Genre: Fantasy, adventure
Publication date: February 26th 2015
This edition: eARC (NetGalley)
Formats: Paperback, ebook
Cover artist: Unknown
Notes: This book is the second volume in the Copper Promise series; this review may contain mild series spoilers.
Beware the dawning of a new mage…
Wydrin of Crosshaven, Sir Sebastian and Lord Aaron Frith are experienced in the perils of stirring up the old gods. They are also familiar with defeating them, and the heroes of Baneswatch are now enjoying the perks of suddenly being very much in demand for their services.
When a job comes up in the distant city of Skaldshollow, it looks like easy coin – retrieve a stolen item, admire the views, get paid. But in a place twisted and haunted by ancient magic, with the most infamous mage of them all, Joah Demonsworn, making a reappearance, our heroes soon find themselves threatened by enemies on all sides, old and new. And in the frozen mountains, the stones are walking…
You know those books you read when everything else you’ve had to do is really stressful or tedious, and the world and characters between the covers of those books just instantly take you away and let you forget about all the crap for a while? You open it up and everything’s magic, and even though you’ll eventually have to close it again, life is a bit sparklier afterward because you read it. For me, this is the draw of Terry Pratchett’s Discworld series, and of Jim Butcher’s Dresden Files – life and the world might getting you down, but here are the kind of people who poke it with sticks and give you a wink, and it really does help.
Now, two books into The Copper Promise series (a trilogy, if I’m not mistaken), I am all but certain I can add Jen Williams to that list. In my review of her first book I praised her writing for bringing good old-fashioned fun back to epic adventure fantasy, without bringing any of the tired old sexist baggage with it. Wydrin of Crosshaven is our strong female lead, and she embodies this in all of the best ways, thoroughly befitting a modern fantasy tale that just happens to have an epic, secondary-world setting. She’s the reason I laugh out loud when I’m reading these books, and I love her utterly for it.
Then there are her fellow adventurers. Aaron Frith and Sebastian Carverson are each the night to Wydrin’s reckless, saucy-minded day, but rather than any of them being outshone or shunted off to one side of the plot, the overall strength of all of Williams’ characters is that they can work well together and on their own. They carry the plot from point A to point B, but with each of them having a chance to tell their own stories and face their own troubles, that plot is wonderfully enriched along the way.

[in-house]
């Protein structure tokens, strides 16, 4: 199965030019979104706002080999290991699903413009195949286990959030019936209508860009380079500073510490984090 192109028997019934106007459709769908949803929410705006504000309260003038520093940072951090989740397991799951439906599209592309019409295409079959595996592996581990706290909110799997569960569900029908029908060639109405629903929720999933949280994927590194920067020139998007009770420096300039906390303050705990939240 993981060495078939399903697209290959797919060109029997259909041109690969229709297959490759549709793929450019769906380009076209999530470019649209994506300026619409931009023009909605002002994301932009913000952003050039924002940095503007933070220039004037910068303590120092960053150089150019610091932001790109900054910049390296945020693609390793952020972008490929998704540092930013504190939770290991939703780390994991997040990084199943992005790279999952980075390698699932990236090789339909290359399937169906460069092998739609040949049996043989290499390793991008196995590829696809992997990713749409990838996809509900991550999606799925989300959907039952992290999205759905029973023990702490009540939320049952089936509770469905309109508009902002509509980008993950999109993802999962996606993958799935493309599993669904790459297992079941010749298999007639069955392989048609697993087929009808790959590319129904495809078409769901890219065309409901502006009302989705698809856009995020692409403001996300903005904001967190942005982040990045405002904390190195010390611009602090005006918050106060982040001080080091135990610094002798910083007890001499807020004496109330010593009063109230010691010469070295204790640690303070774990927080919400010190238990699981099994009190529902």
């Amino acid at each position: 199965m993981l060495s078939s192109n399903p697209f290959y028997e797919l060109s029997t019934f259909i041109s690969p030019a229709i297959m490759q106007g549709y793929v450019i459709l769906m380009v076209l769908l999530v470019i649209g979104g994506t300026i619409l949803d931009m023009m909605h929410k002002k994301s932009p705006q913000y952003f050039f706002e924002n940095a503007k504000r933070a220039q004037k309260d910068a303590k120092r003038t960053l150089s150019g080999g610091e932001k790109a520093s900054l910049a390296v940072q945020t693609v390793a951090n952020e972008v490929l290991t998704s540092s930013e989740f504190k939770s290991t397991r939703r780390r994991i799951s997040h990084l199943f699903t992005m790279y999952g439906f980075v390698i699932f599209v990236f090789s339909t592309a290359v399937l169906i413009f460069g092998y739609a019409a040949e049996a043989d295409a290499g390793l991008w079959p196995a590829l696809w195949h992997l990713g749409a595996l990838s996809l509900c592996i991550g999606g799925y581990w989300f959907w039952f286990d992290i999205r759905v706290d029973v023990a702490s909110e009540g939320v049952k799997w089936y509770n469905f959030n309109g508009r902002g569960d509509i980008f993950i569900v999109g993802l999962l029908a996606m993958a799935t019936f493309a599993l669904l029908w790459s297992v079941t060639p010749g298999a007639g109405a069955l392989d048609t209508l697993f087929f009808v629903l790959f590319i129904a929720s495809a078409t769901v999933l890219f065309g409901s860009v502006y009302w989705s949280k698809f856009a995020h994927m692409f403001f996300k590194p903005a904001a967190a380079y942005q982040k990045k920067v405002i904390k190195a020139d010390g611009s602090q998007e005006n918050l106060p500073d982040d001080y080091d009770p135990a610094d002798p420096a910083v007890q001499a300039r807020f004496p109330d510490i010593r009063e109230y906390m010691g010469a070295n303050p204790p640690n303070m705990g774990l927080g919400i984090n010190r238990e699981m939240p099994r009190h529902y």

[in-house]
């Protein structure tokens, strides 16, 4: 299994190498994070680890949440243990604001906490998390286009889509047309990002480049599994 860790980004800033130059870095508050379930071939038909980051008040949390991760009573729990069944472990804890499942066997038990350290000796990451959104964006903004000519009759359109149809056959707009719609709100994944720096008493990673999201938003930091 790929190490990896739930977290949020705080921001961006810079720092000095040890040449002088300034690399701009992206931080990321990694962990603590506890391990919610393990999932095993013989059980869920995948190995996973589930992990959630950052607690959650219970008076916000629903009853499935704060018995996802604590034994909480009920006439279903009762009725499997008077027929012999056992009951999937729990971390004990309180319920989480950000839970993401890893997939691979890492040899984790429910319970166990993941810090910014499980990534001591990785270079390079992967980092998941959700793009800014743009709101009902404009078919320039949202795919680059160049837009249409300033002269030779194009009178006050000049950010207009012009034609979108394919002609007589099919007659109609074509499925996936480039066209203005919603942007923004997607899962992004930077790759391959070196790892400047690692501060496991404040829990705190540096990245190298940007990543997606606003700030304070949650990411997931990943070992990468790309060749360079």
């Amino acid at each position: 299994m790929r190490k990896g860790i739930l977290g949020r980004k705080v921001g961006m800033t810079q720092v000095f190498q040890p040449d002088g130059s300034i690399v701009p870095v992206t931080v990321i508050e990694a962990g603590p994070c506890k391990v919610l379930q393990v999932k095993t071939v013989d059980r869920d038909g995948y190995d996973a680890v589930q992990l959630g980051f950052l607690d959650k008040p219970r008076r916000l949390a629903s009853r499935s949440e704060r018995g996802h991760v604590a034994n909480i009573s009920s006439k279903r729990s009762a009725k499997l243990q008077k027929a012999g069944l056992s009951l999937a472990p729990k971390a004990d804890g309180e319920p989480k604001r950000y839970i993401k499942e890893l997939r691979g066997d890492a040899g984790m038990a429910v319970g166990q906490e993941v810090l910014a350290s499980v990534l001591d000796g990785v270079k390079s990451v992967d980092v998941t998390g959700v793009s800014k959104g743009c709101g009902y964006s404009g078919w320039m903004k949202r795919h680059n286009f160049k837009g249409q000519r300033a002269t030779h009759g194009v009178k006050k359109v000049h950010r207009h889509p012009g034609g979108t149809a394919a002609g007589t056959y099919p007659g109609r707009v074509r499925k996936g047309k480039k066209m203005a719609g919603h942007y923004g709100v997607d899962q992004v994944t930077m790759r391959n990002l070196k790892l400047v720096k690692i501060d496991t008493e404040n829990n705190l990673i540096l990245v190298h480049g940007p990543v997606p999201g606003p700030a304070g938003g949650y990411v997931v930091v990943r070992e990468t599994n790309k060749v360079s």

Another notion that Williams seems to have a firm grasp of is how to balance the fun with drama, because good grief, there is so much of it here. Under the snickering, eyebrow-waggling surface, this is not a lightweight kind of story, and the problems that each of these adventurers face, either together or apart, are not the kind you simply check off on a list when you’re done. Frith, in particular, goes through the emotional wringer this time around (as if all the torture that opened the first book wasn’t bad enough) – and without spoiling any of the plot, I have to say that the reasons he does so this time have melted my fangirlish little heart like it’s made of sugar and got left out in the rain. Put that together with the personal journeys undertaken here by Wydrin and Sebastian as well, and I am one hooked little drama-chewing bunny.
Then there are her bad guys. We get a new villainous face as well as a familiar one here, and I don’t want to say too much because of spoilers, but holy handbaskets, Batman. SO MUCH HANDBASKET. Joah Demonsworn is one terrifyingly cold bastard. And yet… He’s not entirely incapable of evoking sympathy, which is honestly making me wonder if there’s anything Jen Williams can’t do right here…
Flag-waving villains aside, and because she is apparently all about the balance, there are new faces in this book that had me scowling with the disapproving “damn it, humanity!” thoughts between the laughs and the dramatic gasps, and some returning characters who earn my applause on account of how interestingly un-villainous they’ve turned out to be. Again, I won’t get spoilery, but there is some real food for thought here regarding those dividing lines, and with good use of point-of-view switches, it’s all handled admirably.
This is how it’s done, quite frankly. If I was ever to find myself undertaking an epic quest, I’d want it to be one like this. (Though I do hope I’d know better than to attempt to drink Wydrin under a table.)
I have to sum up now, lest I simply ramble on forever about how fricking awesome this book is. I almost don’t want this trilogy to come to an end, and yet I cannot wait for part three. So, it’s very much like I said at the start – I have found a new source of comfort reading, and it is fabulous.